‘With what can we compare the kingdom of God’ asks Jesus in our Gospel today. To answer his question he uses a parable to help his listeners understand because it’s not a kingdom as we often think of it. Nor is it a place, as we understand place. Nor is it just a fantasy or an idea that makes us feel better.
It is so much for when we pray ‘thy kingdom come’ we are praying that God’s reign over all things will in time be established.
What that looks like is beyond our imagining except every now and then we get little clues. For example, in those random acts of kindness and love from both friend and stranger that surprise us. These help us believe that what we hope and dream of, what we long for might just come true.
They are to use the imagery of our Gospel little mustard seeds of the kingdom, gifts through which we contemplate what is to come. And yet the imagery Jesus plays with in this parable is not just about the future. It’s about what was to happen next for those first followers of Jesus.
For they in a way were tiny seeds, frightened people, fragile and precarious living in a hostile culture. But they became so much more for from tiny seeds came the church that has ‘”put(s) forth large branches, so that the birds of the air can make nests in its shade.”’
We here in Whitkirk we are especially thankful that the mustard seed of the church planted here centuries ago has grown and that the large branches formed over the years continues to reach out into our community and provide shelter for all.
From the very beginning the life of the church at its best was and is an anticipation, a foretaste of the kingdom. Where in our life together we glimpse what might be, as we strive to be a community rooted in love. Where we support and encourage each other. Where we seek the way of reconciliation, healing and new life.
The trouble is, as we all know the church doesn’t always look like that. So, though we have much to be thankful for here at St. Mary’s we know too there have been times when we have succumbed to petty squabbling and disagreement, jealousy and unkindness.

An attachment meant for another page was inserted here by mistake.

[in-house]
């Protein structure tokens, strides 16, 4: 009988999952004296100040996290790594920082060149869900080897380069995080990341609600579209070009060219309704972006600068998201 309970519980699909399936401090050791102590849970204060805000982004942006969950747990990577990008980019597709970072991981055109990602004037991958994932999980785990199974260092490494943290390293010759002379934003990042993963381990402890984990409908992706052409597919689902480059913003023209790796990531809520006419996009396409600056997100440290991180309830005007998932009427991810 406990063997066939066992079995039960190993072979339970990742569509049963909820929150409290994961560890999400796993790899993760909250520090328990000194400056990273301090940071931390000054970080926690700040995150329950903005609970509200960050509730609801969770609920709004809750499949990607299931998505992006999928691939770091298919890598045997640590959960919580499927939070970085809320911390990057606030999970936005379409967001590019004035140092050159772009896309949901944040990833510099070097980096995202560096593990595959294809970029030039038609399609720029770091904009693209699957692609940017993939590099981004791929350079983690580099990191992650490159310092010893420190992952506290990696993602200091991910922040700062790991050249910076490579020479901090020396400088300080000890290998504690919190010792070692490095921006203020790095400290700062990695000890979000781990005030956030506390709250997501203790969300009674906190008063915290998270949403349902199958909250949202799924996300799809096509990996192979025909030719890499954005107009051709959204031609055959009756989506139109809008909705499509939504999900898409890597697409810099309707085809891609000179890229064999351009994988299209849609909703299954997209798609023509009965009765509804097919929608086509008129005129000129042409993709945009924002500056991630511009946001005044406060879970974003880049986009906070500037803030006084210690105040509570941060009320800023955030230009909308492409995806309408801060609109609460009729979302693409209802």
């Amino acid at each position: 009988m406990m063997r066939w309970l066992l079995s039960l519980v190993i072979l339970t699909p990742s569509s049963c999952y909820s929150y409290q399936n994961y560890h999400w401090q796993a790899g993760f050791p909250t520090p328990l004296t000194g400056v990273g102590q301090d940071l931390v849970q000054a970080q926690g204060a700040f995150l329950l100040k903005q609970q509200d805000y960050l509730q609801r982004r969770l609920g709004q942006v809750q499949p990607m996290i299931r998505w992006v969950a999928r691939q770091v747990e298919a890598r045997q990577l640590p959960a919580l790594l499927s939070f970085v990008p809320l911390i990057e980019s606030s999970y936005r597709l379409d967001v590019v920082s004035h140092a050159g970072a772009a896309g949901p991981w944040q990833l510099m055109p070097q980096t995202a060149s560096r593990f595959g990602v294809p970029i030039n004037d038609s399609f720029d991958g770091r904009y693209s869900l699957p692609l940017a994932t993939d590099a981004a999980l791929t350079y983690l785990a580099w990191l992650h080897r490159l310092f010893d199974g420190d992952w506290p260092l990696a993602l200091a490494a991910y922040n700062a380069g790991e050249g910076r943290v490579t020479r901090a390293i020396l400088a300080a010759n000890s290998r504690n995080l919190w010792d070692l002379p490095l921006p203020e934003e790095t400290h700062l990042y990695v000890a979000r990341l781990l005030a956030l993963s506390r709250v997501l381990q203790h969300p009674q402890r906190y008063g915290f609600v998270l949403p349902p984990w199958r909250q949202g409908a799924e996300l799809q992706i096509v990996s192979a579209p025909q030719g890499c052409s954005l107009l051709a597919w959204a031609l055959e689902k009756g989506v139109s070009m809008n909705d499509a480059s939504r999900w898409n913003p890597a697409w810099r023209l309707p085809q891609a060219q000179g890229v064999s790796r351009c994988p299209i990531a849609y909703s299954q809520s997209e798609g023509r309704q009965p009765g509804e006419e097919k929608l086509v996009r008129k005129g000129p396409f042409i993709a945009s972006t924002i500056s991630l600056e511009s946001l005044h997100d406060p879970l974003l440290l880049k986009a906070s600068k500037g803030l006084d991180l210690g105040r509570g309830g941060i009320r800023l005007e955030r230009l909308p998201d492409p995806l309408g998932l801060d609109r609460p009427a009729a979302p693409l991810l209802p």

Thankfully though we are not alone, the church has always had trouble living anticipating the kingdom as St. Paul’s letters remind us.
And yet still the vision matters and is one we aspire to live into. One where we to turn to Paul’s words to us today we ‘regard no one from a human point of view’.
In other words, we as followers of Jesus strive to see as he would see. To see both friend and stranger as bearer’s something of God’s image, as being unique and precious whatever their life looks like.
And here I return to one of my favourite poems written by Edwin Muir, entitled the Transfiguration. It’s a poem about seeing things differently.
I offer a couple of excerpts in the hope that the words might help us ponder St. Paul’s words that we see ‘no one from a human point of view’.
Muir writes of how
‘The lurkers under doorways, murderers
….came out of themselves to us and were with us,
and those who hid within the labyrinth
of their own loneliness and greatness came,
and those entangled in their own devices,
the silent and garrulous liars, all
stepped out of their dungeon and were free.’
But then he says
‘the world rolled back into its place, and we are here,
and all that radiant kingdom lies forlorn,
as if it had never stirred.’
There’s both a beauty and a sadness to Muir’s words that help us as we ponder the readings before us. He captures so memorably a sense of what might be, alongside what is.
Perhaps that’s why the poem speaks, both to the longing and desire we have for all things to be made new, so that even those who are lost are found.
Alongside the sense that life can sometimes be unbearably cruel. That though there come moments of hope they are soon tempered by the cruelty of life.
For both in our experience of life, as we read and digest the headlines and wonder what will happen next in the world it can sometimes feel as though the brief encounters with the kingdom can ‘lie forlorn’ amidst the mysteries and confusions of life.
But then to return to the Gospel perhaps Jesus likely knew this and used a mustard seed to remind us of how we might glimpse the kingdom not through power and strength but through weakness – through a tiny seed.
A seed so small that you might miss it or mistake it for something else yet a seed that once planted in fertile ground, tended, and cared for will grow and become ‘the greatest of all shrubs.’
And so, amidst the mysteries of life, the kingdom moments and the mysteries to use Paul’s words ‘the love of Christ urges us on’ because we believe that in and through him we have found a way of living and loving that makes sense of the world.
A way that offers hope and encouragement and embraces all. Believing that we have a part to play in anticipating the kingdom of God both in and through the life of the church and how we live and love and serve him in our daily lives.
To see as Muir wrote that even ‘murderers, the silent and garrulous liars and those who hide within the labyrinth of their own loneliness and greatness’ are as we are ‘free’ in Christ. We see a world filled with possibility and potential even though it might sometimes look otherwise.
Let us contemplate the ‘mustard seed’. ‘The smallest of all the seeds on earth’ for perhaps it is there amidst the small and easily missed that we glimpse the kingdom for which we pray.